Here’s how your favorites stack up against history’s most popular books.
Elmore Leonard, the recently deceased author of 45 novels, including Get Shorty, Hombre, Swag,Raylan, and Glitz (he died at work on his 46th), was reluctant to write about his own writing. But back in 2001 the New York Times convinced him to make a list of his 10 writing rules:
1. Never use the words ”suddenly” or ”all hell broke loose.”
Leonard writes that this rule doesn’t even require an explanation.
2. Use regional dialect, patois sparingly.
“Once you start,” writes Leonard, “you won’t be able to stop.”
3. Avoid detailed descriptions of characters.
Leonard cites a Hemingway short story in which the only physical description of a couple introduced as the ”American and the girl with him” is: ”She had taken off her hat and put it on the table.” Enough said.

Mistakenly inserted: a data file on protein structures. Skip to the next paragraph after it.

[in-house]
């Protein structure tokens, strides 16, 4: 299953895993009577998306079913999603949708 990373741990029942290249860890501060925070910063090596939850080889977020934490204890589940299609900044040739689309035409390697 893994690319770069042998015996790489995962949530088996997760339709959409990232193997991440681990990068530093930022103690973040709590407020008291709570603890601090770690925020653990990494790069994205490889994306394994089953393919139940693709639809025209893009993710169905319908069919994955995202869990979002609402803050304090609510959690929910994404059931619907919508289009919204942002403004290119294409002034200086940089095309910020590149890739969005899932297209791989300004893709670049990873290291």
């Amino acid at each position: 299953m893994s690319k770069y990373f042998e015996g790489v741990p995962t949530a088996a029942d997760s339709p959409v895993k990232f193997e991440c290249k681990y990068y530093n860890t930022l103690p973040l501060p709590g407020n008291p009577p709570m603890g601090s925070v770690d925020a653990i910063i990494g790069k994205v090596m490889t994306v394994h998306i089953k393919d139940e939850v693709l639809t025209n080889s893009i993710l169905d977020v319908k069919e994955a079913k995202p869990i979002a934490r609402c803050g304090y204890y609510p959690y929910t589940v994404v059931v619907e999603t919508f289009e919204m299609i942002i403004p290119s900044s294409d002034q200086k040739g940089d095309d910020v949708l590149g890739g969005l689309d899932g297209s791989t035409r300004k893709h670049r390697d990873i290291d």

- Charles Dickens was a proponent of strict routine—and walking. He worked from 9.a.m. to 2.p.m, without fail, and needed complete silence. At 2.p.m. he would go for a 3-hour walk and returned, the book notes, bursting with energy and ideas.
- Maya Angelou likes writing in hotel rooms. She talks about checking into her sparse hotel room and working from 7 a.m. to 2 p.m., accompanied by a dictionary, a Bible and a bottle of sherry.